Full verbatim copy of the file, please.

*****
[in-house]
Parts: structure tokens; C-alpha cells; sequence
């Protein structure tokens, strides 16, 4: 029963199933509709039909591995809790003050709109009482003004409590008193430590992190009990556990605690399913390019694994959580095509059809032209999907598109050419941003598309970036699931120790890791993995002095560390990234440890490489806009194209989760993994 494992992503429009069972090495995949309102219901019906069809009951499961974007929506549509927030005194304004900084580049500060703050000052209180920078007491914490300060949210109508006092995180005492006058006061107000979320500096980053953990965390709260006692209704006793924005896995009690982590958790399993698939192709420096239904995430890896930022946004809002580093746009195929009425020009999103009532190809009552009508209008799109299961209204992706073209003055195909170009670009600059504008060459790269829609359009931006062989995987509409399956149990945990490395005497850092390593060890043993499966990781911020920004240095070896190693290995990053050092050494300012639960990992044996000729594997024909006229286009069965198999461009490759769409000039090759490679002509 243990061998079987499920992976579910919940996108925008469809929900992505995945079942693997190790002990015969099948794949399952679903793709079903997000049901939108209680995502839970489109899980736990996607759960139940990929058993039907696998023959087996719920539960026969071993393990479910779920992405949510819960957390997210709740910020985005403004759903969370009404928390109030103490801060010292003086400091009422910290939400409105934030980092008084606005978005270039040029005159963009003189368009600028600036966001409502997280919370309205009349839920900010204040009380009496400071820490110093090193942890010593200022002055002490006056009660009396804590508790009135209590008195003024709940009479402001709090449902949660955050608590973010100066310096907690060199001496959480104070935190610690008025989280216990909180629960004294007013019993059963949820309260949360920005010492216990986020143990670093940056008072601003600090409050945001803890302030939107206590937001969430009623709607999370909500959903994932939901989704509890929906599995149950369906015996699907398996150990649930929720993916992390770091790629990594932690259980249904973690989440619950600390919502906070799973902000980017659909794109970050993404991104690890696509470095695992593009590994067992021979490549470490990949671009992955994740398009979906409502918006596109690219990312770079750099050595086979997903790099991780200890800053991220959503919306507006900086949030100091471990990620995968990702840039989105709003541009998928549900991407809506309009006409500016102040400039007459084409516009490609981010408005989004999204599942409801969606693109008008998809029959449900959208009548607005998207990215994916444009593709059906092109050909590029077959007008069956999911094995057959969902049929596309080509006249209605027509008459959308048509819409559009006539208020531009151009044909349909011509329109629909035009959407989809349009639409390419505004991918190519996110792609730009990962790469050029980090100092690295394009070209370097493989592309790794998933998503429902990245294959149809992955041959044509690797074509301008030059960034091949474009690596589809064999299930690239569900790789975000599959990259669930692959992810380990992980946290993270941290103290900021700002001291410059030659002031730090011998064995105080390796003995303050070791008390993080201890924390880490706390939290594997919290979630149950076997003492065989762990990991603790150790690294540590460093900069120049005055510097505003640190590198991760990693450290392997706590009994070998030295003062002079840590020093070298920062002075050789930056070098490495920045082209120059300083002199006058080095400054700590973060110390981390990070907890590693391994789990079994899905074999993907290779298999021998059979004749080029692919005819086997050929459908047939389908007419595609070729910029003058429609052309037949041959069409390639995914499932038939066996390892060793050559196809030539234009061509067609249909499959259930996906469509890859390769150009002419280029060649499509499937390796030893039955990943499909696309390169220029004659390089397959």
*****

[in-house]
Parts: structure tokens; C-alpha cells; sequence
């Protein structure tokens, strides 16, 4: 029963199933509709039909591995809790003050709109009482003004409590008193430590992190009990556990605690399913390019694994959580095509059809032209999907598109050419941003598309970036699931120790890791993995002095560390990234440890490489806009194209989760993994 494992992503429009069972090495995949309102219901019906069809009951499961974007929506549509927030005194304004900084580049500060703050000052209180920078007491914490300060949210109508006092995180005492006058006061107000979320500096980053953990965390709260006692209704006793924005896995009690982590958790399993698939192709420096239904995430890896930022946004809002580093746009195929009425020009999103009532190809009552009508209008799109299961209204992706073209003055195909170009670009600059504008060459790269829609359009931006062989995987509409399956149990945990490395005497850092390593060890043993499966990781911020920004240095070896190693290995990053050092050494300012639960990992044996000729594997024909006229286009069965198999461009490759769409000039090759490679002509 243990061998079987499920992976579910919940996108925008469809929900992505995945079942693997190790002990015969099948794949399952679903793709079903997000049901939108209680995502839970489109899980736990996607759960139940990929058993039907696998023959087996719920539960026969071993393990479910779920992405949510819960957390997210709740910020985005403004759903969370009404928390109030103490801060010292003086400091009422910290939400409105934030980092008084606005978005270039040029005159963009003189368009600028600036966001409502997280919370309205009349839920900010204040009380009496400071820490110093090193942890010593200022002055002490006056009660009396804590508790009135209590008195003024709940009479402001709090449902949660955050608590973010100066310096907690060199001496959480104070935190610690008025989280216990909180629960004294007013019993059963949820309260949360920005010492216990986020143990670093940056008072601003600090409050945001803890302030939107206590937001969430009623709607999370909500959903994932939901989704509890929906599995149950369906015996699907398996150990649930929720993916992390770091790629990594932690259980249904973690989440619950600390919502906070799973902000980017659909794109970050993404991104690890696509470095695992593009590994067992021979490549470490990949671009992955994740398009979906409502918006596109690219990312770079750099050595086979997903790099991780200890800053991220959503919306507006900086949030100091471990990620995968990702840039989105709003541009998928549900991407809506309009006409500016102040400039007459084409516009490609981010408005989004999204599942409801969606693109008008998809029959449900959208009548607005998207990215994916444009593709059906092109050909590029077959007008069956999911094995057959969902049929596309080509006249209605027509008459959308048509819409559009006539208020531009151009044909349909011509329109629909035009959407989809349009639409390419505004991918190519996110792609730009990962790469050029980090100092690295394009070209370097493989592309790794998933998503429902990245294959149809992955041959044509690797074509301008030059960034091949474009690596589809064999299930690239569900790789975000599959990259669930692959992810380990992980946290993270941290103290900021700002001291410059030659002031730090011998064995105080390796003995303050070791008390993080201890924390880490706390939290594997919290979630149950076997003492065989762990990991603790150790690294540590460093900069120049005055510097505003640190590198991760990693450290392997706590009994070998030295003062002079840590020093070298920062002075050789930056070098490495920045082209120059300083002199006058080095400054700590973060110390981390990070907890590693391994789990079994899905074999993907290779298999021998059979004749080029692919005819086997050929459908047939389908007419595609070729910029003058429609052309037949041959069409390639995914499932038939066996390892060793050559196809030539234009061509067609249909499959259930996906469509890859390769150009002419280029060649499509499937390796030893039955990943499909696309390169220029004659390089397959």